Prove the following statement holds for every positive integer $n$:

$$\displaystyle{\sum_{i=1}^{n} (2i-1)^2 = \frac{4n^3-n}{3}}$$

One Solution:

Let us argue by induction...

Starting with the basis step, we must show that the statement holds for the smallest value of $n$ that we wish to consider.

Since we seek to prove the statement holds for every positive integer, then the smallest value we wish to consider would be $n=1$.

When $n=1$, the left side collapses to a "sum" containing only a single term: $$\sum_{i=1}^n (2i-1)^2 = (2\cdot1-1)^2 = 1^2 = 1$$

While on the right side, if $n=1$, $$\frac{4n^3-n}{3} = \frac{4 \cdot 1^3 - 1}{3} = \frac{3}{3} = 1$$

Since the left and right sides agree in value, the statement is true when $n=1$

Now we proceed with the inductive step, where we must show that if we know the statement holds for some particular value of $n$, say $n=k$, then the statement must also hold when $n=k+1$.

Equivalently for this problem, we need to show if the following "inductive hypothesis" is true $$\sum_{i=1}^k (2i-1)^2 = \frac{4k^3-k}{3}$$ then it must also be true that $$\sum_{i=1}^{k+1} (2i-1)^2 = \frac{4(k+1)^3-(k+1)}{3}$$

To this end, we will attempt to manipulate independently the left and right sides of the above equation until they appear identical. We can use the inductive hypothesis to provide a transition from an expression involving $\sum$ to a simpler algebraic expression.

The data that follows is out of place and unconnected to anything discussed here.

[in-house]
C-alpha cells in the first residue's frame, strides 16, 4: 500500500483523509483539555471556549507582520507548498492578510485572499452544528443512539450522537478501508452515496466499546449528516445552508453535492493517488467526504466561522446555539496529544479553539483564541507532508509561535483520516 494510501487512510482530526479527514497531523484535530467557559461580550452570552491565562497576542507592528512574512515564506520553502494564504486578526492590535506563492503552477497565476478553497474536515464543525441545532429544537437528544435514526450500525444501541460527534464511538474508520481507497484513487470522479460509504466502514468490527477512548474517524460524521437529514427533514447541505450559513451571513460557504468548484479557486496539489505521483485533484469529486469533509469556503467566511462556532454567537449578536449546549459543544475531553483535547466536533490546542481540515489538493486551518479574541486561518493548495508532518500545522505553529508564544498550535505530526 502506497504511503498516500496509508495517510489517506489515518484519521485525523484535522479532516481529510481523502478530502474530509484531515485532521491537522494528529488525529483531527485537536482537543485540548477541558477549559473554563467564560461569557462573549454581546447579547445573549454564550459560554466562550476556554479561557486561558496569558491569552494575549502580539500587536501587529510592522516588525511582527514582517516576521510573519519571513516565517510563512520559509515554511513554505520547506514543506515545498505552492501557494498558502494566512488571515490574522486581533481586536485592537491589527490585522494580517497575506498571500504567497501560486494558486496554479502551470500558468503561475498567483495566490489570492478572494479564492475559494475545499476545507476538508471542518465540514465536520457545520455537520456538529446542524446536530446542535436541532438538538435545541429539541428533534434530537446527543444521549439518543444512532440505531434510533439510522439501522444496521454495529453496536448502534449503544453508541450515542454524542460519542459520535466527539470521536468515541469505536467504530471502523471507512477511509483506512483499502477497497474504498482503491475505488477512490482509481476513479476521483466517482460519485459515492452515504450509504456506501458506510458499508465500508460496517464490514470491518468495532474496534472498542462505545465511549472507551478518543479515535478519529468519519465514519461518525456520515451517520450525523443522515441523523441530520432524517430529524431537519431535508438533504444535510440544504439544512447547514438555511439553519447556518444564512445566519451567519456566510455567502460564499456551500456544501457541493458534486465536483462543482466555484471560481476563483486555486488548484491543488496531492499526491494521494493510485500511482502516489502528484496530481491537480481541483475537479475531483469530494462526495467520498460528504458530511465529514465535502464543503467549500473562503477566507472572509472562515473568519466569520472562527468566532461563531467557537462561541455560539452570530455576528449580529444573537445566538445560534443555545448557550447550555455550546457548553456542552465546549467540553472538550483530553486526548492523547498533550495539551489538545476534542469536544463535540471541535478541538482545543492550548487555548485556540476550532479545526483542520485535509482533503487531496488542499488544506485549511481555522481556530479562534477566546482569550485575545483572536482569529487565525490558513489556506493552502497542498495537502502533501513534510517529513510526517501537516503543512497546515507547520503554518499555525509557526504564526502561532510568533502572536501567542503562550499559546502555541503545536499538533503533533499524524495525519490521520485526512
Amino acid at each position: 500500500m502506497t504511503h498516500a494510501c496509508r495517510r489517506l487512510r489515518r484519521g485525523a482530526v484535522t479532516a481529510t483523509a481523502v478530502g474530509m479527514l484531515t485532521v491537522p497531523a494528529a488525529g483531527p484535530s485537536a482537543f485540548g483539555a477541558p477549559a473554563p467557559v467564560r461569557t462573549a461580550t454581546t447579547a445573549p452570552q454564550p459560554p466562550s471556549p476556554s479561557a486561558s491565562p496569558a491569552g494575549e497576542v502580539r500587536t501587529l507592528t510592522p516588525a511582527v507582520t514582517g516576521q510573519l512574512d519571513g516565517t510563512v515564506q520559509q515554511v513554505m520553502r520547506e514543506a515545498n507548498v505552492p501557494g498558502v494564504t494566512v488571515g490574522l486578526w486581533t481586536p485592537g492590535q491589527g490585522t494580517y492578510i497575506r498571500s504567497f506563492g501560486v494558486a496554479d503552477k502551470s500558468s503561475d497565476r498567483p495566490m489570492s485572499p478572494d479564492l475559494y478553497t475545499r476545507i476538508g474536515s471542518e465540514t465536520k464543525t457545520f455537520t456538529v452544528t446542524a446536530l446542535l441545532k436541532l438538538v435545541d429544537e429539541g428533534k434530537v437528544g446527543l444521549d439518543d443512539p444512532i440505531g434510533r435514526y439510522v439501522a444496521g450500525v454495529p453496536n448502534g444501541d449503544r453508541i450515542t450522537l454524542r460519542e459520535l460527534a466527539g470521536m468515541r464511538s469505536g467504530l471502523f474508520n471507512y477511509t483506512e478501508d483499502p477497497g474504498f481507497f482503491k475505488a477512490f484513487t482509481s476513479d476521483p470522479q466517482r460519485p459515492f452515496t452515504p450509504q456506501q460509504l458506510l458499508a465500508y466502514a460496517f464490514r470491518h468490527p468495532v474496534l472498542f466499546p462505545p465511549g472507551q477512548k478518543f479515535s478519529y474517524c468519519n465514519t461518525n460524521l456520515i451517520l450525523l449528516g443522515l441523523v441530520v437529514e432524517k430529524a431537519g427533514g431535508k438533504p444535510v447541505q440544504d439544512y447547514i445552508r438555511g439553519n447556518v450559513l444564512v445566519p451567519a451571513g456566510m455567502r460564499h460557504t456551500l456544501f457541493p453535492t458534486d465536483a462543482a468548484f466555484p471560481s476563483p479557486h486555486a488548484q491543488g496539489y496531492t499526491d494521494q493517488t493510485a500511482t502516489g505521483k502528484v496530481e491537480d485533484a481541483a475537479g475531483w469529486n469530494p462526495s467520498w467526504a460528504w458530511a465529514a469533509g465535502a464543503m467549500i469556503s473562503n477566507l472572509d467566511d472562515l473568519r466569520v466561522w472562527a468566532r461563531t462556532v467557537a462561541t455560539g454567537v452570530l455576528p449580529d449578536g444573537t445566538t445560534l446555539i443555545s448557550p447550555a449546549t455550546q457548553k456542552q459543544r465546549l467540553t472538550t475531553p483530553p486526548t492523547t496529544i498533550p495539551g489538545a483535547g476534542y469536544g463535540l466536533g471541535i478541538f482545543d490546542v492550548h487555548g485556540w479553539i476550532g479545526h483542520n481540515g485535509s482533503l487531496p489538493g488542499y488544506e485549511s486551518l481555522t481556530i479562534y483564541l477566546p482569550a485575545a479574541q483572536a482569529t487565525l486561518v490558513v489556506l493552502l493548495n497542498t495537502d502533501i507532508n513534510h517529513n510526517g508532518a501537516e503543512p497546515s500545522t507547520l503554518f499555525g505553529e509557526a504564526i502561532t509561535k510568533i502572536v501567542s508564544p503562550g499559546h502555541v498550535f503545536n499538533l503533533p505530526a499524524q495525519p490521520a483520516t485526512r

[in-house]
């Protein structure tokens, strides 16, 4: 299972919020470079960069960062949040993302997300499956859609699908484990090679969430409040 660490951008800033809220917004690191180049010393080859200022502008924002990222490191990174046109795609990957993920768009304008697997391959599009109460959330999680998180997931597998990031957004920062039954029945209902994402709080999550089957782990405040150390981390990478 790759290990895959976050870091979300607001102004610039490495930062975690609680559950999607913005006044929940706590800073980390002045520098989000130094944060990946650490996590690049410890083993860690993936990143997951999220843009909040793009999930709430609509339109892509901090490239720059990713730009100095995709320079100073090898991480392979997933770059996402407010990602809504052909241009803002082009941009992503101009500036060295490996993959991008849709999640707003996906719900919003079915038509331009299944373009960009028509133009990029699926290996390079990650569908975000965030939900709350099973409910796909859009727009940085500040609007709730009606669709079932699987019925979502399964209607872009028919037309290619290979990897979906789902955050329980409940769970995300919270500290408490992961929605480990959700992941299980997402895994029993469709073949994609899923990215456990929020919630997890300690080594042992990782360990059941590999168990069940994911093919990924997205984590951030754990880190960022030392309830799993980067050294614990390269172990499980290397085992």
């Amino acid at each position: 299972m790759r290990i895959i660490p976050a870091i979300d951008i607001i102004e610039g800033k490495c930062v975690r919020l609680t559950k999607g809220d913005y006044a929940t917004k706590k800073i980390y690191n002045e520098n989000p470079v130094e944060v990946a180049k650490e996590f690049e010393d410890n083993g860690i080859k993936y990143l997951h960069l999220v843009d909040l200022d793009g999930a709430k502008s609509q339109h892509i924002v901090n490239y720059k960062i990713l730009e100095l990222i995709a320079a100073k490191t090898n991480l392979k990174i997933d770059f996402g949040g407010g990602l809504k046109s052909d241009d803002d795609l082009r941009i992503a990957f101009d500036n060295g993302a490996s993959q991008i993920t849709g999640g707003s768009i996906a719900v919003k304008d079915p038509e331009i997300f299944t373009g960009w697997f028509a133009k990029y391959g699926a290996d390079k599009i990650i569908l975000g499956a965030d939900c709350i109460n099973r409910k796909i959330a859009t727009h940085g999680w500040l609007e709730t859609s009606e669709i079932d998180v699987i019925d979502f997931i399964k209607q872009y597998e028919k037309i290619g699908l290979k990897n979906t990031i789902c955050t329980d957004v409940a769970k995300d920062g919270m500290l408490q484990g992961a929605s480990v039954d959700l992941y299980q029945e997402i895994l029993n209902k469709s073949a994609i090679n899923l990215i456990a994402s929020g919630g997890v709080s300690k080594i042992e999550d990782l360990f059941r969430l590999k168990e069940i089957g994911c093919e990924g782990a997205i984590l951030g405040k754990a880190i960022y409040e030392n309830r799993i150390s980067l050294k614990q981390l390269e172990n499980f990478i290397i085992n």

First we work with the left side...

$$\begin{array}{rcl} \sum_{i=1}^{k+1} (2i-1)^2 &=& \left( \sum_{i=1}^{k} (2i-1)^2 \right) + (2(k+1)-1)^2\\\\ &=& \frac{4k^3-k}{3} + (2(k+1)-1)^2\\\\ &=& \frac{4k^3-k}{3} + (2k+1)^2\\\\ &=& \frac{1}{3} [4k^3 - k + 3(2k+1)^2]\\\\ &=& \frac{1}{3} [4k^3 - k + 3(4k^2 + 4k + 1)]\\\\ &=& \frac{1}{3} (4k^3 + 12k^2 + 11k + 3)\\\\ \end{array}$$

Now we work with the right side...

$$\begin{array}{rcl} \frac{4(k+1)^3-(k+1)}{3} &=& \frac{1}{3}[4(k+1)^3 - (k+1)]\\\\ &=& \frac{1}{3} [4(k^3 + 3k^2 + 3k + 1) - (k+1)]\\\\ &=& \frac{1}{3} (4k^3 + 12k^2 + 11k + 3)\\\\ \end{array}$$

Finding these two expressions equal to the same expression, they must be equal to each other. In other words, $$\sum_{i=1}^{k+1} (2i-1)^2 = \frac{4(k+1)^3-(k+1)}{3}$$ which is what we needed to show.

Having met with success in both the basis and inductive steps, we are free to conclude by the principle of mathematical induction, that the following is true for every positive integer $n$: $$\sum_{i=1}^{n} (2i-1)^2 = \frac{4n^3-n}{3}$$


A Second Solution:

If we are allowed to appeal to the following facts: $$\sum_{i=1}^{n} i = \frac{n(n+1)}{2} \quad \textrm{and} \quad \sum_{i=1}^{n} i^2 = \frac{n(n+1)(2n+1)}{6}$$ then we can argue the result directly with the following: $$\begin{array}{rcl} \sum_{i=1}^{n} (2i-1)^2 &=& \sum_{i=1}^{n} (4i^2 - 4i + 1)\\\\ &=& \left[\sum_{i=1}^{n} 4i^2 \right] - \left[\sum_{i=1}^{n} 4i \right] + \left[\sum_{i=1}^{n} 1 \right]\\\\ &=& 4 \left[\sum_{i=1}^{n} i^2 \right] - 4 \left[ \sum_{i=1}^{n} i \right] + n\\\\ &=& 4 \left[\frac{n(n+1)(2n+1)}{6} \right] - 4 \left[ \frac{n(n+1)}{2} \right] + n\\\\ &=& \frac{2n(n+1)(2n+1)}{3} - \frac{6n(n+1)}{3} + \frac{3n}{3}\\\\ &=& \frac{4n^3+6n^2+2n-6n^2-6n+3n}{3}\\\\ &=& \frac{4n^3-n}{3}\\\\ \end{array}$$ QED.